An unusual neurological presentation after exposure to snails.

The reviewer (Dr Marion Woods, Royal Brisbane and Women’s Hospital, Australia) commented:

“The case of Angiostrongylus cantonensis infection with the clinical manifestations of eosinophilic meningo-encephalitis and myeloradiculitis that caused lower limb weakness and bladder dysfunction described in this issue of the journal is the likely consequence of ingestion of a very high worm burden of the L3 infectious larval forms of this rat nematode. The L3 larval content of slugs and snails varies considerably with some snails, such as the African giant land snail, Achotina fulica, containing up to 90,000 L3 larvae (a likely lethal dose). [1] The syndrome of myeloradiculitis with lower limb weakness and bladder dysfunction is a common manifestation of canine Angiostrongylus cantonensis infection in Australia with ingestion of snails and slugs the likely source of infection. [2] Treatment directed at reducing inflammation (corticosteroids) produces better outcomes than treatments directed at killing adult worms in the central nervous system. Our practice is to use a tapering dose of corticosteroids (60 mg/day prednisone for 5-7 days).

For clinicians who have the rare opportunity to intervene after snail or slug ingestion but prior to neurological symptoms, animal studies have shown that drugs such as albendazole (human dose 10 mg/kg/day if > 60 kg, 15 mg/kg/day if < 60 kg) can effectively kill L3 larval stages before they reach the central nervous system. [3] Usually the occurrence of eosinophilic meningitis prompts the question about slug and snail ingestion. Snails and slugs that are infected constantly exude L3 larvae in their wake onto salad vegetables and other raw foods stuffs that may be ingested by unwary future patients. In humans, the median incubation time between ingestion and meningitis symptoms is 11 days with a range of 6-31 days. [4] In animal models, up to half of the ingested L3 larvae are found in the brain as soon as 3 days post ingestion with the majority of L3 larvae found in the brain by day 7 post ingestion. By 30 days nearly all of the worms have migrated from the brain to the pulmonary arteries to become adults. [5]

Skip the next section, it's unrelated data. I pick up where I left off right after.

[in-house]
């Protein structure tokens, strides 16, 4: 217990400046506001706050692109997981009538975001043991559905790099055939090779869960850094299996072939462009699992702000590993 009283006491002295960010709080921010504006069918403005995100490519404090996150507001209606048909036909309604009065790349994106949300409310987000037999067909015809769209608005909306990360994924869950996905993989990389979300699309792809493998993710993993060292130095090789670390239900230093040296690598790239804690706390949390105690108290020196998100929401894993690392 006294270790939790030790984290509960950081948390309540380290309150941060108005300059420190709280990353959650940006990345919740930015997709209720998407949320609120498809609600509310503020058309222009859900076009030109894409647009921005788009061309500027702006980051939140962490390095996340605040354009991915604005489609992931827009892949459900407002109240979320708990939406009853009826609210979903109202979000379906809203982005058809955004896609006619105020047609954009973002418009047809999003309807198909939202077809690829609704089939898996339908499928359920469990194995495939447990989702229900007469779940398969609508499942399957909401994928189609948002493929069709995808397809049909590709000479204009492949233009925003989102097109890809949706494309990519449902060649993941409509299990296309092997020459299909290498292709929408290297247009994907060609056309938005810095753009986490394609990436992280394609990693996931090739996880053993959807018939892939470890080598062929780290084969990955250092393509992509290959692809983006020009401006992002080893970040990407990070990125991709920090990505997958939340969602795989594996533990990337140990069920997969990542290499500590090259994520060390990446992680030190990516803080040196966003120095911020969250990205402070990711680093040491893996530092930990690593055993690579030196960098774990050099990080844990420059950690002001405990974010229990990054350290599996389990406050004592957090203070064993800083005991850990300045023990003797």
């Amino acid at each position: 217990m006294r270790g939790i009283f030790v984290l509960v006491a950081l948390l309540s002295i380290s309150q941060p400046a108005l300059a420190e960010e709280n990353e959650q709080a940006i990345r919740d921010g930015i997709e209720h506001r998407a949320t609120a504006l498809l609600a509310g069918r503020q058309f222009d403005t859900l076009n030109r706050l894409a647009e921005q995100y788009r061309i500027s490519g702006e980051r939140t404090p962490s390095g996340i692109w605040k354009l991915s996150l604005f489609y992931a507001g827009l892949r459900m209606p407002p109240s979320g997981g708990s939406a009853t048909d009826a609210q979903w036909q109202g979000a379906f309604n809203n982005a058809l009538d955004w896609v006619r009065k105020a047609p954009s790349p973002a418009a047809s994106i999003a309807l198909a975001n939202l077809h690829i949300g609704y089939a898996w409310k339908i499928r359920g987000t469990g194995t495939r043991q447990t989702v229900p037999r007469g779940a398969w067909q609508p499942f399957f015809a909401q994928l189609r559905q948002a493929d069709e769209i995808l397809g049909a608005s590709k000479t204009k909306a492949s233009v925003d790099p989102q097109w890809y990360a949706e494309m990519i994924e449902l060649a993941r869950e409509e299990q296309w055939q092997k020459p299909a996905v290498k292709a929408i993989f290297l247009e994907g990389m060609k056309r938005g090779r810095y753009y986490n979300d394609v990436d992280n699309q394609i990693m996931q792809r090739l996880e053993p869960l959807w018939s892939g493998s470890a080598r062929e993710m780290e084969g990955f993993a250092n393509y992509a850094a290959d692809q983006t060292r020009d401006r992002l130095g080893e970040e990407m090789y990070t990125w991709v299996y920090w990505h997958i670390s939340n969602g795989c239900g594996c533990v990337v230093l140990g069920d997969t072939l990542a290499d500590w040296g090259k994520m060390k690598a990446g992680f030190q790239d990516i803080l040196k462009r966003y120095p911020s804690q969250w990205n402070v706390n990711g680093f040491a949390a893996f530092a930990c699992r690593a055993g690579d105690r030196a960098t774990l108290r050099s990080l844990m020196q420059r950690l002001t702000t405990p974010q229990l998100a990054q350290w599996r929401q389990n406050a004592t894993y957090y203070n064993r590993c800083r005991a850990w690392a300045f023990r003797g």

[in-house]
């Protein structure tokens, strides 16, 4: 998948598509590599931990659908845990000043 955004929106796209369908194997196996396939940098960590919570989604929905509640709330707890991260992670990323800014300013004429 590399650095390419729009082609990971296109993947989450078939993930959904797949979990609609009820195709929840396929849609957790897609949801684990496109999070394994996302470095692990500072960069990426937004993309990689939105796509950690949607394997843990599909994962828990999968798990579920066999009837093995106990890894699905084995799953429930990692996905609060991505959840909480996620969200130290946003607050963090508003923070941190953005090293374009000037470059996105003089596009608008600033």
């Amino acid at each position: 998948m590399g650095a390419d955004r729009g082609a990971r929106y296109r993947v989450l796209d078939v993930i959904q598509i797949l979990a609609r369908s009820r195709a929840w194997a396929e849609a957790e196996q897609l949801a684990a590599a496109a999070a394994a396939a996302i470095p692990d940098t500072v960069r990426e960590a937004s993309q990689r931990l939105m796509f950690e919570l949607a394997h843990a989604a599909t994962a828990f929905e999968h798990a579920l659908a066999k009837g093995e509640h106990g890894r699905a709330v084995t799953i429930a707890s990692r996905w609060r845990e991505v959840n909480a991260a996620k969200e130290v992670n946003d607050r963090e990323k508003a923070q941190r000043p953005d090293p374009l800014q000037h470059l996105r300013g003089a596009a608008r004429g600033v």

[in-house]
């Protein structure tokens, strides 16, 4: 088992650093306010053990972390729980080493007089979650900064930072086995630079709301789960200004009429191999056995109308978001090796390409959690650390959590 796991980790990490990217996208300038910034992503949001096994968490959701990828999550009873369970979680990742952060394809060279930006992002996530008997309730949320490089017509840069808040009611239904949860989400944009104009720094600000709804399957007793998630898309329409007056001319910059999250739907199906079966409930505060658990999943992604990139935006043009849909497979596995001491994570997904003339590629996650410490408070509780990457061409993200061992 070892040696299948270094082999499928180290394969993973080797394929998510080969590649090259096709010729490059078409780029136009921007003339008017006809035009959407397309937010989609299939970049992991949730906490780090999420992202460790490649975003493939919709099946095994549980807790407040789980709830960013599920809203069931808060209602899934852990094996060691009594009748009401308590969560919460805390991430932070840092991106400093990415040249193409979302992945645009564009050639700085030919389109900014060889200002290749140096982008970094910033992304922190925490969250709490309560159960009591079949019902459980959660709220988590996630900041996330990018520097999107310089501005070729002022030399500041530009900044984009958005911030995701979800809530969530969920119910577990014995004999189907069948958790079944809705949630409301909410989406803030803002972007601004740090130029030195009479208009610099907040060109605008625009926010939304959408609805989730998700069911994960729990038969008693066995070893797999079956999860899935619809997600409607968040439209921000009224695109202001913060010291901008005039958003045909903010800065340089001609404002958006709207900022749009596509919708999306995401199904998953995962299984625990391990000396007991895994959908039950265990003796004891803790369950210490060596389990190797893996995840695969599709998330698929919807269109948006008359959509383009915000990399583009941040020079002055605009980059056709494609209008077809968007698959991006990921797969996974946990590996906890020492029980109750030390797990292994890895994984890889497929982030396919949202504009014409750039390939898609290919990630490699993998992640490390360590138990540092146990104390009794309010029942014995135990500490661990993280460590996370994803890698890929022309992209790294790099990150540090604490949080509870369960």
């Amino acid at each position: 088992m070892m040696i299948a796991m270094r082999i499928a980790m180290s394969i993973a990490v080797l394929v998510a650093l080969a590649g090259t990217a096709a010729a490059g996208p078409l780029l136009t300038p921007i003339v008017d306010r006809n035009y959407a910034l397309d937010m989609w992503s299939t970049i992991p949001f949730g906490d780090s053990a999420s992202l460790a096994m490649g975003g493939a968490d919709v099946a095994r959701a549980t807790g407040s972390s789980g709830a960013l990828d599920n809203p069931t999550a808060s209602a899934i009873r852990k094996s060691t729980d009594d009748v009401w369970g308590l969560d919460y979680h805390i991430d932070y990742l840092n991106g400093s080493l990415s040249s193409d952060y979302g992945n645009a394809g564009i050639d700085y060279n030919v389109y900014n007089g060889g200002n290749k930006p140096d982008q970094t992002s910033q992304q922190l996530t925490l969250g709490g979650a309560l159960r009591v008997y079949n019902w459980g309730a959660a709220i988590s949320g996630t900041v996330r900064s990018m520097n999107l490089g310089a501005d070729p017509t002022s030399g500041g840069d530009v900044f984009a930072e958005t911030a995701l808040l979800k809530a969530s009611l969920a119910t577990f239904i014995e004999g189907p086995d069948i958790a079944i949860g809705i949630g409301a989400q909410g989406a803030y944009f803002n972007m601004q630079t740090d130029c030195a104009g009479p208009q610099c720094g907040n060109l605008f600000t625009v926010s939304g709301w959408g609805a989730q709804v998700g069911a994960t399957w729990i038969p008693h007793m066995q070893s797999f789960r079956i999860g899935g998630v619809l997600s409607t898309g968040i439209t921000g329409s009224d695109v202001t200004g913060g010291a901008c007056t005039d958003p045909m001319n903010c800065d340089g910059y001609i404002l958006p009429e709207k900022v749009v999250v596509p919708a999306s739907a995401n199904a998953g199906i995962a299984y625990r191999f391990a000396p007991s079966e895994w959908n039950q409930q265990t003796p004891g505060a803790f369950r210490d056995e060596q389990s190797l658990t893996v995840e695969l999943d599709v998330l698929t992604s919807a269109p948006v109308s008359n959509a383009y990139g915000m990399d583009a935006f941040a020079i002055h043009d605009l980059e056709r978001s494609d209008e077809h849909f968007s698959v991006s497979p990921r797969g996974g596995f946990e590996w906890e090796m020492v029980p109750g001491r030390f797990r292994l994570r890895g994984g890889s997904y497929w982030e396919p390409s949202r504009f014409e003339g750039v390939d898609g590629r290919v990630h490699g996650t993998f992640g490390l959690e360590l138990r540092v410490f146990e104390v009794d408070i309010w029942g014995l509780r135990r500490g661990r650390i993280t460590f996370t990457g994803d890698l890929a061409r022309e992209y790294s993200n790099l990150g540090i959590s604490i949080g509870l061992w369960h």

[1] Wallace GD, Rosen L. Studies on eosinophilic meningitis. V. Molluscan hosts of Angiostrongylus cantonensis on Pacific Islands. The American journal of tropical medicine and hygiene. 1969 Mar;18(2):206-16.

[2] Mason KV. Canine neural angiostrongylosis: the clinical and therapeutic features of 55 natural cases. Australian veterinary journal. 1987 Jul;64(7):201-3.

[3] Lan KP, Wang CJ, Lai SC, Chen KM, Lee SS, Hsu JD, et al. The efficacy of therapy with albendazole in mice with parasitic meningitis caused by Angiostrongylus cantonensis. Parasitology research. 2004 Jul;93(4):311-7.

[4] Slom TJ, Cortese MM, Gerber SI, Jones RC, Holtz TH, Lopez AS, et al. An outbreak of eosinophilic meningitis caused by Angiostrongylus cantonensis in travelers returning from the Caribbean. The New England journal of medicine. 2002 Feb 28;346(9):668-75.

[5] Wallace GD, Rosen L. Studies on eosinophilic meningitis. VI. Experimental infection of rats and other homoiothermic vertebrates with Angiostrongylus cantonensis. American journal of epidemiology. 1969 Mar;89(3):331-44. “